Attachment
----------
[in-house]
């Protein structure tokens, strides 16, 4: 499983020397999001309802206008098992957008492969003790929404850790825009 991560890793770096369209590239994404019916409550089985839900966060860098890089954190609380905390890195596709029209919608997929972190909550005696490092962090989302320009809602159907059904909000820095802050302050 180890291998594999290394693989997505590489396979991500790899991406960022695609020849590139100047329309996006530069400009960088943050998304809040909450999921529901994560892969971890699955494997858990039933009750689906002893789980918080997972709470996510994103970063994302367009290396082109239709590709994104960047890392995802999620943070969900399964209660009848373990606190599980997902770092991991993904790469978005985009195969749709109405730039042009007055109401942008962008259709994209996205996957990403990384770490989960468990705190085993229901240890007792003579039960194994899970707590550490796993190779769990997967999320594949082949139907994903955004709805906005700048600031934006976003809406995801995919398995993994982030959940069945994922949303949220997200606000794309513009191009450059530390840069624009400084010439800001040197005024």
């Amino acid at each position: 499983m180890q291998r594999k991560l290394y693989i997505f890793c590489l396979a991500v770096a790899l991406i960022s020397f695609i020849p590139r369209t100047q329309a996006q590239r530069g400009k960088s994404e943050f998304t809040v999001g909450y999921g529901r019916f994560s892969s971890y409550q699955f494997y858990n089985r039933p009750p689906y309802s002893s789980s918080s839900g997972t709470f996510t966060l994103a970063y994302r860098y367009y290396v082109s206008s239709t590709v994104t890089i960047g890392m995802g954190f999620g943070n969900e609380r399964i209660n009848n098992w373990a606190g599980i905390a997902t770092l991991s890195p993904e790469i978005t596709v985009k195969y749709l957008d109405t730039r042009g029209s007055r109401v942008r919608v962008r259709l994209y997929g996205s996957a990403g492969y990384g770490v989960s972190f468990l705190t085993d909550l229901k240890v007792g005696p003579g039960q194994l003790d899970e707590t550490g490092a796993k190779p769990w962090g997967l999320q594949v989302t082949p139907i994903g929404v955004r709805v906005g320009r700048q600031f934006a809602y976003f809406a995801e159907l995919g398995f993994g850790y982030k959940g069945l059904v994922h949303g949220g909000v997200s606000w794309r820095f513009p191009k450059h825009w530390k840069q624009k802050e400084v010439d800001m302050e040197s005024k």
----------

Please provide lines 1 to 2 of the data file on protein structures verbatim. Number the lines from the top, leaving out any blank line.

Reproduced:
[in-house]
């Protein structure tokens, strides 16, 4: 499983020397999001309802206008098992957008492969003790929404850790825009 991560890793770096369209590239994404019916409550089985839900966060860098890089954190609380905390890195596709029209919608997929972190909550005696490092962090989302320009809602159907059904909000820095802050302050 180890291998594999290394693989997505590489396979991500790899991406960022695609020849590139100047329309996006530069400009960088943050998304809040909450999921529901994560892969971890699955494997858990039933009750689906002893789980918080997972709470996510994103970063994302367009290396082109239709590709994104960047890392995802999620943070969900399964209660009848373990606190599980997902770092991991993904790469978005985009195969749709109405730039042009007055109401942008962008259709994209996205996957990403990384770490989960468990705190085993229901240890007792003579039960194994899970707590550490796993190779769990997967999320594949082949139907994903955004709805906005700048600031934006976003809406995801995919398995993994982030959940069945994922949303949220997200606000794309513009191009450059530390840069624009400084010439800001040197005024």